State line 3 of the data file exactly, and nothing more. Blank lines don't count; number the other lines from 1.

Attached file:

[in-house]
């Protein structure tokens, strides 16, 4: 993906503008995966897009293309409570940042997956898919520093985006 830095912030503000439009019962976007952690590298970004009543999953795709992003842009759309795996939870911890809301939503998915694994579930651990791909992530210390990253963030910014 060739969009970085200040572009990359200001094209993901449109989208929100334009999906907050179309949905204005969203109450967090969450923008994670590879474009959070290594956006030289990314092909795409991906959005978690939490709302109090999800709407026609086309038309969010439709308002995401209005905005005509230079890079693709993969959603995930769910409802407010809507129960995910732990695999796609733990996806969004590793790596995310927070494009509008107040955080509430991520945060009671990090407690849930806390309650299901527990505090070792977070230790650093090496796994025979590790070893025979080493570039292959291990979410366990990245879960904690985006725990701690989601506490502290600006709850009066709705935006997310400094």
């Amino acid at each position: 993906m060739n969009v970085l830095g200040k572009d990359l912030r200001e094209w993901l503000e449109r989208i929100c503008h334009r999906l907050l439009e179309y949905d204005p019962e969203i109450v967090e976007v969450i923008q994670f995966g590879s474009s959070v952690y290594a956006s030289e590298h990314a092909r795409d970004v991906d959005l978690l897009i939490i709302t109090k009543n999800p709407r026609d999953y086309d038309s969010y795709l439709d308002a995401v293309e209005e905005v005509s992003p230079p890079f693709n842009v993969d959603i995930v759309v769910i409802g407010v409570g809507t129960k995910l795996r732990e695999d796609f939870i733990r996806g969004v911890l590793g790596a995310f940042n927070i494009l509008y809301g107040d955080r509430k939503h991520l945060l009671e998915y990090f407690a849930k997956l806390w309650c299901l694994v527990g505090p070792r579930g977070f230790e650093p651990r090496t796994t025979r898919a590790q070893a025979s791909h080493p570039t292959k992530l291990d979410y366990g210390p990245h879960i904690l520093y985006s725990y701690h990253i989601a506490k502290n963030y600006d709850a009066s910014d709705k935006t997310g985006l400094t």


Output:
């Amino acid at each position: 993906m060739n969009v970085l830095g200040k572009d990359l912030r200001e094209w993901l503000e449109r989208i929100c503008h334009r999906l907050l439009e179309y949905d204005p019962e969203i109450v967090e976007v969450i923008q994670f995966g590879s474009s959070v952690y290594a956006s030289e590298h990314a092909r795409d970004v991906d959005l978690l897009i939490i709302t109090k009543n999800p709407r026609d999953y086309d038309s969010y795709l439709d308002a995401v293309e209005e905005v005509s992003p230079p890079f693709n842009v993969d959603i995930v759309v769910i409802g407010v409570g809507t129960k995910l795996r732990e695999d796609f939870i733990r996806g969004v911890l590793g790596a995310f940042n927070i494009l509008y809301g107040d955080r509430k939503h991520l945060l009671e998915y990090f407690a849930k997956l806390w309650c299901l694994v527990g505090p070792r579930g977070f230790e650093p651990r090496t796994t025979r898919a590790q070893a025979s791909h080493p570039t292959k992530l291990d979410y366990g210390p990245h879960i904690l520093y985006s725990y701690h990253i989601a506490k502290n963030y600006d709850a009066s910014d709705k935006t997310g985006l400094t």